Daytime Emmys Postponed Amid Coronavirus Pandemic

The 47th Annual Daytime Emmys, which were slated to be held in June, have been postponed. National Academy of Television Arts and Sciences Chairman Terry O'Reilly announced the news in a statement on Thursday, according to Variety.

"Given our concerns over the COVID-19 pandemic, we have decided that we will not be staging the 47th Annual Daytime Emmy Awards in Pasadena this coming June," the statement read. "As there are so many unknowns right now with the flow of information changing on a daily, almost hourly, basis, it would simply be irresponsible to move forward with our annual celebration of excellence in daytime television at this time."

Additionally, NATAS president and CEP Adam Sharp told the outlet that "it did not seem responsible to commit to a three-night, 1,000-person-per-night event in June," given ongoing concerns about coronavirus. "These were extremely difficult decisions to make, but at the end of the day the health and safety of our event attendees and staff must remain our paramount concern."

While no date has been announced yet, Daytime Emmy Awards executive director Brent Stanton said that judging for the award winners will continue in the meantime.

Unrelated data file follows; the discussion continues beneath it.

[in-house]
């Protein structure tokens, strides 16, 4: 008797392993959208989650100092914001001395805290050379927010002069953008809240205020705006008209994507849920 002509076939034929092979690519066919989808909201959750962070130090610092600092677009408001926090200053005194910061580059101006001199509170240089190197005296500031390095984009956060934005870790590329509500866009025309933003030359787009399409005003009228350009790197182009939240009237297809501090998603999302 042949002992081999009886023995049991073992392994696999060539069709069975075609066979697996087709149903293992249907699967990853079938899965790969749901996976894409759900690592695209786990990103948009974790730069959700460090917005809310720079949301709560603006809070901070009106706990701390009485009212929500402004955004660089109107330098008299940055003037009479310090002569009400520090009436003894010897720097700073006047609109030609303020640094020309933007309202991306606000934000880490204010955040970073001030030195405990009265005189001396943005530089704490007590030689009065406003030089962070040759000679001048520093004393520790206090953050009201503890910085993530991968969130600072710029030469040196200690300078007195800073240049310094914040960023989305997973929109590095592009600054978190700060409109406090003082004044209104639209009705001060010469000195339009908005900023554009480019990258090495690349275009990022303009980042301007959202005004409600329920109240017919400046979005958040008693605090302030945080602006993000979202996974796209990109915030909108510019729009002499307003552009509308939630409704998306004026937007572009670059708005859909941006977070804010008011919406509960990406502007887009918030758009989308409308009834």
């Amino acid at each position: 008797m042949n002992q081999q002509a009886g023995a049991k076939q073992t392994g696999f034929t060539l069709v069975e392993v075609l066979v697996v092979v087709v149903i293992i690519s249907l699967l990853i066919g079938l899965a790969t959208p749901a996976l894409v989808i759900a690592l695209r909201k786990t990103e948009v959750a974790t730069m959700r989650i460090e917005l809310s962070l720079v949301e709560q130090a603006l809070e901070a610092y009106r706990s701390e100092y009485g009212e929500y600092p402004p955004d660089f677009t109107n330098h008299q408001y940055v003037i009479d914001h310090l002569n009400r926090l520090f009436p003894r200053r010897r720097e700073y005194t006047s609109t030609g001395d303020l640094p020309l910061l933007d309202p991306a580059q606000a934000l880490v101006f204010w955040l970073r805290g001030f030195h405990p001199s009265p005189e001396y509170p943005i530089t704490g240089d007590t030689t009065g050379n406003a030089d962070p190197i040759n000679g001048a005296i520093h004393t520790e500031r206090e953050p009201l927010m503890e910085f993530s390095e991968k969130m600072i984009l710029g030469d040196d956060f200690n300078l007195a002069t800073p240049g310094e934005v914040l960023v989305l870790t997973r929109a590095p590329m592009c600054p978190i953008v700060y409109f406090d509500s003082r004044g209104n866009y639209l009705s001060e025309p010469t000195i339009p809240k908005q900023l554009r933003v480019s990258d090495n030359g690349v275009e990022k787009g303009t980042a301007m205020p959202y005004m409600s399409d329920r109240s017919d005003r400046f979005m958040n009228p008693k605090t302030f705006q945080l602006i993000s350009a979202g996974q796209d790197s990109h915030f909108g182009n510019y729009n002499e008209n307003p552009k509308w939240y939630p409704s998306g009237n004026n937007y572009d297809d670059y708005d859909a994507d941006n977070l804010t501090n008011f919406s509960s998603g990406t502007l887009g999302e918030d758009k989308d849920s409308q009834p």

"We look forward to announcing our incredibly talented nominees later this spring," he said. "We are working on some interesting alternative ideas for how to best recognize the honorees later this year and will share more details in the weeks ahead."

This marks the latest major event to be canceled or rescheduled out of concerns over coronavirus and the third for the NATAS. The organization had previously pulled the plug on both The Technology & Engineering Emmy Awards in Las Vegas and the Sports Emmy Awards, which were to be held in New York City.

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On Thursday, it was also reported that the Friends reunion, which was set to coincide with the launch of HBO Max, will have its production delayed in an effort to help slow the spread of coronavirus. It joins a number of TV shows that have temporarily halted production under the circumstances. Late-night shows have gone on without audiences in some cases, while several daytime talk shows have stopped filming. Or, in the case of The View, got a new "big a-- table" to help encourage some on-set social distancing.

Networks and studios have also pulled the plug on dozens of productions, which will inevitably cause a ripple effect when it comes to their respective premiere dates.